Ver trial opens in Manila -- but critics are skeptical about court's credibility
Manila — What is considered the Philippines' most important trial ever opened last Friday with the arraignment of 26 men -- including Gen. Fabian Ver, the armed forces chief of staff and President Marcos' closest aide -- for the murder of opposition leader Benigno Aquino. Although in appearance a murder case, the trial is really about power.
Opponents of the regime argue that General Ver never acted without Marcos's knowledge. They hope that a guilty verdict will destroy what remains of the government's credibility. Ver's rivals within the military, meanwhile, hope that the trial will end his supremacy over the armed forces. And Ver hopes that an acquittal will allow him to resume his office and his powerful role in the Philippines.
Ver is probably more confident than his various opponents. He and the others are being tried by the Sandiganbayan, a special court created to try government officials accused of corruption. Earlier efforts by the opposition to have Ver tried by an independent ``people's court'' failed.
Similar doubts were expressed about the Agrava Fact-Finding Board established after Aquino's assassination in August, 1983. These doubts proved ill-founded. But several incidents shortly before the arraignment seem to have deepened the present skepticism.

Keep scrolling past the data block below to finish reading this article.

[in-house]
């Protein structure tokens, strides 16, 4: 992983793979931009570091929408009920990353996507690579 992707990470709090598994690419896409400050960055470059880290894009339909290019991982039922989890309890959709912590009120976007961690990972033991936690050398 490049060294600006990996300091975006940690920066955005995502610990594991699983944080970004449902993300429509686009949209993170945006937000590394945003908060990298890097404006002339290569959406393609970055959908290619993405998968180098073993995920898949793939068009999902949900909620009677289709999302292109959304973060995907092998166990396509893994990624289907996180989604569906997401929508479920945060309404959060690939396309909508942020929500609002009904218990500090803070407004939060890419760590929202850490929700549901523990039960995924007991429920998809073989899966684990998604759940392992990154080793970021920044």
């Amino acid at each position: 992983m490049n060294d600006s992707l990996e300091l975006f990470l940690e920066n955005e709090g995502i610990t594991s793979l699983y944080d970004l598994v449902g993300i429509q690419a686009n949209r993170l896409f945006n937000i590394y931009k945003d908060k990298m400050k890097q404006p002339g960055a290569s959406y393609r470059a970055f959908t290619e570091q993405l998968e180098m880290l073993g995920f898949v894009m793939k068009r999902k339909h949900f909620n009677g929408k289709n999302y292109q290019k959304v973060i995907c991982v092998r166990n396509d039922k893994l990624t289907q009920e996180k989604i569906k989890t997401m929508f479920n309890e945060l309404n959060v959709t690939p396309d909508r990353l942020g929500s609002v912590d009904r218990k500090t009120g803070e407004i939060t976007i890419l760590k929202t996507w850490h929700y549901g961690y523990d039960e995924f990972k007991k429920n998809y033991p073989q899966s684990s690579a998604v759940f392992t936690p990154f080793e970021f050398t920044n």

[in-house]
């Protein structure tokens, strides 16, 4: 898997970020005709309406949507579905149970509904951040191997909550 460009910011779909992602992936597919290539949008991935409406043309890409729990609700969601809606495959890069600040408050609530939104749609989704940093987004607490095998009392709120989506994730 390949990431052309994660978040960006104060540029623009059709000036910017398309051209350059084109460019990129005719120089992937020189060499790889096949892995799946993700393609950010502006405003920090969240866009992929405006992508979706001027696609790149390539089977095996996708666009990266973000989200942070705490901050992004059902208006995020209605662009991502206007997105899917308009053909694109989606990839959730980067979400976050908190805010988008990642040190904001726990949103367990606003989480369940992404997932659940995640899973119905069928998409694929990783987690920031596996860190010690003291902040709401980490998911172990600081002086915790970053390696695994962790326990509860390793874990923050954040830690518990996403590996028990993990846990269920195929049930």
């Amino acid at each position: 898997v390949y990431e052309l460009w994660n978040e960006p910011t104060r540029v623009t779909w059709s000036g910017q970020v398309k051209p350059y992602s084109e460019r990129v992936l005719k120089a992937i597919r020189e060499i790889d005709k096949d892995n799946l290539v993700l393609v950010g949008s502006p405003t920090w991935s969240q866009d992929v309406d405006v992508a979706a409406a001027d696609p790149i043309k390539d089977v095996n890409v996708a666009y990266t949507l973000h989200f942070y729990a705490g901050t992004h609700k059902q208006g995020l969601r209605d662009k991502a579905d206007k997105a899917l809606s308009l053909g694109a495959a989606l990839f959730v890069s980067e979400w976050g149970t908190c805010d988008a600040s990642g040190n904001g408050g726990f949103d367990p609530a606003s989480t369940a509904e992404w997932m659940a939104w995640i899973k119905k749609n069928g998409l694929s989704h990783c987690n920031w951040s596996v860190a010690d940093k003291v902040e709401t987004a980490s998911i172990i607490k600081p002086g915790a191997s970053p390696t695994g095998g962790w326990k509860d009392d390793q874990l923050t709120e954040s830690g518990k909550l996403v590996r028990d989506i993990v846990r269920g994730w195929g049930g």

Earlier last week the presiding judge of the Sandiganbayan, Manuel Pamaran, had placed the accused military men -- including two other generals, Maj. Gen. Prospero Olivas, commander of the Manila constabulatory, and Brig. Gen. Luther Custodio, former head of the Aviation Security Command -- under the custody of their commanding officers, reversing an earlier decision to commit them to one of Manila's grim civilian jails.
One of the reasons given for this decision was that the civilian prisons were overcrowded. This did not, however, prevent the authorities from imprisoning striking bus (or ``jeepney'') drivers and their supporters last week. These included one of the country's best known film directors, Lino Brocka, and stage and television director, Behn Cervantes.
The two men and twelve others have been served with Preventive Detention Actions, orders that allow the government to hold suspects without charge for renewable periods of one year at a time.
Brocka and Cervantes are accused of leading an illegal assembly -- a capital offense under a 1982 presidential decree. Bail, therefore, has been refused.
Ver and his colleagues, on the other hand, were able to post bail following their indictment Jan. 23. All 26 were originally accused of conspiracy to murder Aquino, but the team of prosecutors reviewing the charges decided to indict Ver, Olivas and six other soldiers only as accessories to the murder.
In a sarcastic comment on the purported shortage of prison cells, one opposition group -- the August Twenty-One Movement (ATOM), headed by Agapito (``Butz'') Aquino, the brother of the murdered politician, announced last Thursday an appeal for funds and materials to build a ``people's prison'' for the accused men. The prison would have 28 cells, Aquino said: 26 for the accused men and two for ``Mr. and Mrs. John Doe'' -- a thinly veiled reference to Mr. and Mrs. Marcos.